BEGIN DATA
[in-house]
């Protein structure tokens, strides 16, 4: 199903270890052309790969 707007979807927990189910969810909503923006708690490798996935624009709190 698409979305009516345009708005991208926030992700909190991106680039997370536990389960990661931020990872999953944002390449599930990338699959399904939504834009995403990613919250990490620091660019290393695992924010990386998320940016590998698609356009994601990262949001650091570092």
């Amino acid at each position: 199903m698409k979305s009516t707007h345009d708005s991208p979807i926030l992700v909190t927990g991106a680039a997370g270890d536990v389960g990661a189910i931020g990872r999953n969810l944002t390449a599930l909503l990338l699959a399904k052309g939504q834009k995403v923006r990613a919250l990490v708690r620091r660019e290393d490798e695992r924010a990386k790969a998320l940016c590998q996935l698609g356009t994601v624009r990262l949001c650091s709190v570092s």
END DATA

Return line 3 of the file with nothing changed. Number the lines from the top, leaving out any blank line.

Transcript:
């Amino acid at each position: 199903m698409k979305s009516t707007h345009d708005s991208p979807i926030l992700v909190t927990g991106a680039a997370g270890d536990v389960g990661a189910i931020g990872r999953n969810l944002t390449a599930l909503l990338l699959a399904k052309g939504q834009k995403v923006r990613a919250l990490v708690r620091r660019e290393d490798e695992r924010a990386k790969a998320l940016c590998q996935l698609g356009t994601v624009r990262l949001c650091s709190v570092s």